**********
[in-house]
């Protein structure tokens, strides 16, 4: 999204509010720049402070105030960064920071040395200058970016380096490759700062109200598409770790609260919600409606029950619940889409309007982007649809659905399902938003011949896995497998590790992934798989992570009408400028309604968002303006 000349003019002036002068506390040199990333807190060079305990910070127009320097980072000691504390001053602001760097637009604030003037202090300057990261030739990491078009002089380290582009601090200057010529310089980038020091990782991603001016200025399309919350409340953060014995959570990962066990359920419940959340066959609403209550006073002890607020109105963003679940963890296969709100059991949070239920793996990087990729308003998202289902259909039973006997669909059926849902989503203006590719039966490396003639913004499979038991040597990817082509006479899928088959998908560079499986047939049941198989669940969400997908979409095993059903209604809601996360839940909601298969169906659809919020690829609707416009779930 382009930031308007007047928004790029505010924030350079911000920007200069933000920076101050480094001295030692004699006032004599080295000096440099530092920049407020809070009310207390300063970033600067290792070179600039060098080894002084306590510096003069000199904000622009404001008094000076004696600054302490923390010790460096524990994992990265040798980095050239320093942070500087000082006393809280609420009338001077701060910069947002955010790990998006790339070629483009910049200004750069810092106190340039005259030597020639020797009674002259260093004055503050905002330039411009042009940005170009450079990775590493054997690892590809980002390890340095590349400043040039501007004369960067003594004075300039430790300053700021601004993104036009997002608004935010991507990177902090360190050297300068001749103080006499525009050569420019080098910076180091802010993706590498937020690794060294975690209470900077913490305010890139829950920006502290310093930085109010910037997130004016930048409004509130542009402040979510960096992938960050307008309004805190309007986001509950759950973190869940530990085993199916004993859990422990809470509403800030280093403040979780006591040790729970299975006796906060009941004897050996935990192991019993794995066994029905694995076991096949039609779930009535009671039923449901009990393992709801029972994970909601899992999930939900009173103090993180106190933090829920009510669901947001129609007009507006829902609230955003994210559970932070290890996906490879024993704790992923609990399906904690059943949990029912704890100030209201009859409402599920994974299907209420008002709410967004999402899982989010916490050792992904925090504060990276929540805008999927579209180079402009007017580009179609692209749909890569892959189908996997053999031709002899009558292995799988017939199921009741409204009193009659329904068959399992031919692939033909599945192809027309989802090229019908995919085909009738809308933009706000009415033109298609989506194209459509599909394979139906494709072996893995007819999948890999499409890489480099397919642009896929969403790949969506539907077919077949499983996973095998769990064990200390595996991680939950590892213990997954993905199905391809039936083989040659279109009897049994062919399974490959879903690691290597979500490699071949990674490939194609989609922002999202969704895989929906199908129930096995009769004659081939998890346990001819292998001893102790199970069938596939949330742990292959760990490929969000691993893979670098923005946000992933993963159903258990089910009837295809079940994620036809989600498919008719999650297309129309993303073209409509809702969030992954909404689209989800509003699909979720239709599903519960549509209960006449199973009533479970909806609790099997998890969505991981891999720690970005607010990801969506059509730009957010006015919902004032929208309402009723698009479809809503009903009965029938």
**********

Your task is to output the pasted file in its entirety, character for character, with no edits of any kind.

[in-house]
């Protein structure tokens, strides 16, 4: 999204509010720049402070105030960064920071040395200058970016380096490759700062109200598409770790609260919600409606029950619940889409309007982007649809659905399902938003011949896995497998590790992934798989992570009408400028309604968002303006 000349003019002036002068506390040199990333807190060079305990910070127009320097980072000691504390001053602001760097637009604030003037202090300057990261030739990491078009002089380290582009601090200057010529310089980038020091990782991603001016200025399309919350409340953060014995959570990962066990359920419940959340066959609403209550006073002890607020109105963003679940963890296969709100059991949070239920793996990087990729308003998202289902259909039973006997669909059926849902989503203006590719039966490396003639913004499979038991040597990817082509006479899928088959998908560079499986047939049941198989669940969400997908979409095993059903209604809601996360839940909601298969169906659809919020690829609707416009779930 382009930031308007007047928004790029505010924030350079911000920007200069933000920076101050480094001295030692004699006032004599080295000096440099530092920049407020809070009310207390300063970033600067290792070179600039060098080894002084306590510096003069000199904000622009404001008094000076004696600054302490923390010790460096524990994992990265040798980095050239320093942070500087000082006393809280609420009338001077701060910069947002955010790990998006790339070629483009910049200004750069810092106190340039005259030597020639020797009674002259260093004055503050905002330039411009042009940005170009450079990775590493054997690892590809980002390890340095590349400043040039501007004369960067003594004075300039430790300053700021601004993104036009997002608004935010991507990177902090360190050297300068001749103080006499525009050569420019080098910076180091802010993706590498937020690794060294975690209470900077913490305010890139829950920006502290310093930085109010910037997130004016930048409004509130542009402040979510960096992938960050307008309004805190309007986001509950759950973190869940530990085993199916004993859990422990809470509403800030280093403040979780006591040790729970299975006796906060009941004897050996935990192991019993794995066994029905694995076991096949039609779930009535009671039923449901009990393992709801029972994970909601899992999930939900009173103090993180106190933090829920009510669901947001129609007009507006829902609230955003994210559970932070290890996906490879024993704790992923609990399906904690059943949990029912704890100030209201009859409402599920994974299907209420008002709410967004999402899982989010916490050792992904925090504060990276929540805008999927579209180079402009007017580009179609692209749909890569892959189908996997053999031709002899009558292995799988017939199921009741409204009193009659329904068959399992031919692939033909599945192809027309989802090229019908995919085909009738809308933009706000009415033109298609989506194209459509599909394979139906494709072996893995007819999948890999499409890489480099397919642009896929969403790949969506539907077919077949499983996973095998769990064990200390595996991680939950590892213990997954993905199905391809039936083989040659279109009897049994062919399974490959879903690691290597979500490699071949990674490939194609989609922002999202969704895989929906199908129930096995009769004659081939998890346990001819292998001893102790199970069938596939949330742990292959760990490929969000691993893979670098923005946000992933993963159903258990089910009837295809079940994620036809989600498919008719999650297309129309993303073209409509809702969030992954909404689209989800509003699909979720239709599903519960549509209960006449199973009533479970909806609790099997998890969505991981891999720690970005607010990801969506059509730009957010006015919902004032929208309402009723698009479809809503009903009965029938």